Olympics on steroids: Inside the crazy world of the Enhanced Games

Aaron Kirby
The Nightly
9 Min Read
The Enhanced Games wants athletes to use doping to push the limits.
The Enhanced Games wants athletes to use doping to push the limits. Credit: Supplied

“Better than the Olympics.”

Sales pitches don’t come much bolder than that.

And bold is the word being used to sum up the Enhanced Games, an arena where winning at all costs really is celebrated.

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At its core, athletes at the Enhanced Games will be encouraged to push their bodies past peak performance and endurance to break records and, of course, win money.

While that is the basis of most sports, especially at Olympic level, what separates the new Games from the Olympics is not only are performance-enhancing drugs and techniques permitted — they are actively encouraged.

Dubbed the “doping Olympics” and brought to life by an Australian entrepreneur, the Enhanced Games website gives a clear summation.

Rob McElhenney is making a documentary about the Enhanced Games.
Rob McElhenney is making a documentary about the Enhanced Games. Credit: Supplied./TheWest

“For too long, enhanced athletes have been vilified, shamed, and forced into silence,” it says.

“It is our duty to show our support for athletes, for science, for the pursuit of human excellence.”

The use of performance-enhancing drugs, or doping, was outlawed at the Olympics in 1967 due to concerns over long-term health risks, with the abuse of these substances capable of causing serious damage.

Since then, hundreds of competitors have been banned and had medals stripped for testing positive for restricted substances.

Some of the world’s greatest athletes have been punished for using banned substances, most notably seven-time Tour de France champion Lance Armstrong.

Armstrong was stripped of the seven titles, won consecutively, plus an Olympic medal after confessing to using banned performance-enhancing drugs and blood transfusions during his storied cycling career.

Almost all professional and many semi-professional sports have followed the Olympics, with global agencies like the World Anti-Doping Agency put in place to independently stamp out these illicit practises.

Australia even has its own watchdog, the Australian Sports Anti-Doping Authority, to work alongside WADA to maintain the integrity of clean sports.

However, organisers behind the Enhanced Games label the 1967 ban as the moment scientific innovation in sport was “stifled”.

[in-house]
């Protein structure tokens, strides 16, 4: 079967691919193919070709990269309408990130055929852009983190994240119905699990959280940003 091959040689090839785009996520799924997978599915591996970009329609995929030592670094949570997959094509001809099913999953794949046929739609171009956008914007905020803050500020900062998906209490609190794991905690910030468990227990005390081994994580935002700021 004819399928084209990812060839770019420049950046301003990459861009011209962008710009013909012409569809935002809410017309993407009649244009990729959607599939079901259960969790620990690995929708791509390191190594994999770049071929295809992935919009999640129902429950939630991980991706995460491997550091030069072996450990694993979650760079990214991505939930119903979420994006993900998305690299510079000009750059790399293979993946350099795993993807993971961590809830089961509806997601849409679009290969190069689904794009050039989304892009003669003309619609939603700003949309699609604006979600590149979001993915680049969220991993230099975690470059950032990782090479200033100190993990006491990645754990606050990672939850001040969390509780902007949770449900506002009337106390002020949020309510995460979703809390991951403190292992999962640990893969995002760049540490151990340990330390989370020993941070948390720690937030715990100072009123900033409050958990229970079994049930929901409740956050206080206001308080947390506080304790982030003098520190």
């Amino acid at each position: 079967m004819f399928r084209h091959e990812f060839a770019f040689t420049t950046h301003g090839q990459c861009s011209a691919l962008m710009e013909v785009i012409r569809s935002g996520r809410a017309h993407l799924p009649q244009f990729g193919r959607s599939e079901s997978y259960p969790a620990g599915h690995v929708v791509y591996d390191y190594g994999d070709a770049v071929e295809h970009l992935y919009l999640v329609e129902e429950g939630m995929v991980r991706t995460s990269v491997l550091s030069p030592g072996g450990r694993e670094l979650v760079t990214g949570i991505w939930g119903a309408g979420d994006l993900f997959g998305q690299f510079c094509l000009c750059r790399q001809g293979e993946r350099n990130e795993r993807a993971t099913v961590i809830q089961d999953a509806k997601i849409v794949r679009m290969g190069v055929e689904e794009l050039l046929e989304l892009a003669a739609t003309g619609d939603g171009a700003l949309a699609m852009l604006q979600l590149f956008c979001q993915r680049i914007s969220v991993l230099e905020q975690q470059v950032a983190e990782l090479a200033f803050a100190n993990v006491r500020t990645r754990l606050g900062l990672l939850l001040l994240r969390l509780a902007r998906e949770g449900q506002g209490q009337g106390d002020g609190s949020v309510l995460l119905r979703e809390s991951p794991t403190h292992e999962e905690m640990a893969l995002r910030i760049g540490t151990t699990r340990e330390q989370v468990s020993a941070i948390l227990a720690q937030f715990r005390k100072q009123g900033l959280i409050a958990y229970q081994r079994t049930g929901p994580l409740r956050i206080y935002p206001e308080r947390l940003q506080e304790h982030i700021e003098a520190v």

Much of their argument for endorsing the use of performance-enhancing techniques is rooted in having extensive scientific oversight of the athletes.

The competitors wouldn’t be left to their own devices as many are if they are trying to hide their use.

The Games has a scientific and medical advisory commission, and its co-founder and president, Dr Aron Ping D’Souza, says “there is no better forum for highlighting the centrality of science in our modern world than elite sports”.

Aron D'Souza - President of the Enhanced Games. Instagram
Aron D'Souza - President of the Enhanced Games. Instagram Credit: Instagram/Instagram

There is also an athletes advisory commission made up of former winter and summer Olympians, including Canadian bobsleigh star and sports therapist Christina Smith.

Enhanced co-founder Christian Angermayer says the Games, which will likely feature sports in the athletics, aquatic, gymnastic, strength and combat disciplines, are about more than sport.

“I was instantly drawn to Enhanced Games’ forward-thinking ethos and its alignment with many elements of my own vision for the next human agenda,” he told the Games’ official website.

“Its core mission centres on building a platform that not only improves the safety and fairness of competition but also stimulates scientific breakthroughs and nurtures human advancement.

“The Enhanced Games will undoubtedly inspire the public’s imagination and reinforce the profound impact of science on human progress.”

One person whose imagination was inspired by the concept is former Olympic swimming legend and Australian Sports Commission boss Kieren Perkins, but not in the way organisers had hoped.

Speaking at a SportNXT conference in Melbourne last month, Perkins described the event as “borderline criminal”, adding that someone could die if the event, slated for 2025, went ahead.

“Someone will die if we allow that sort of environment to continue to foster and flourish,” the two-time Olympic 1500m freestyle gold medallist said.

He then doubled down in an interview with AAP, saying there was a reason doping had been banned in the first place.

“Performance-enhancing drugs have always been utilised and designed in a way to try to get an advantage that the human body is not built for, and it always leads to disaster,” Perkins said.

“The idea that you can just manage it in a vacuum is really quite silly.

“There is a litany of historical figures in sport who have ended up dying from being involved in taking performance-enhancing drugs, and it’s the reason why it’s illegal and should always remain that way.”

Lance Armstrong gestures for his seventh straight win in the Tour de France.
Lance Armstrong gestures for his seventh straight win in the Tour de France. Credit: Peter Dejong/AP

But former Australian swimmer James Magnussen has not been deterred in the least by the warnings.

The 32-year-old has come out of retirement and says he would “juice to the gills” in an attempt to smash the 50m freestyle world record, especially after D’Souza promised him $1.5 million if he could.

“I have kept myself in reasonable shape in retirement,” Magnussen told a sports podcast.

“They (Enhanced Games) have said they have a billion-dollar person backing them.

“If they put up $1m for the 50 freestyle world record, I will come on board as their first athlete.

“I’ll juice to the gills, and I’ll break it in six months.”

While Perkins did not call out Magnussen personally, he did say the sporting community should turn their backs on any and all athletes that take up doping to compete at the Enhanced Games.

“I certainly fear for them (athletes), and it’s disappointing because of the selfishness that’s involved,” he told AAP.

“The impact isn’t just on the individual; the impact is on potential generations, so there’s a high level of ignorance and selfishness that comes with it.

“Giving people the opportunity to be informed and understand what the risk is that they’re taking is a starting point, but it isn’t something that we should walk away from and say ‘If they want to go kill themselves, knock themselves out’.

“I don’t think civil society has been comfortable with that context for a long time.”

Kieren Perkins has voiced concerns with the Enhanced Games concept.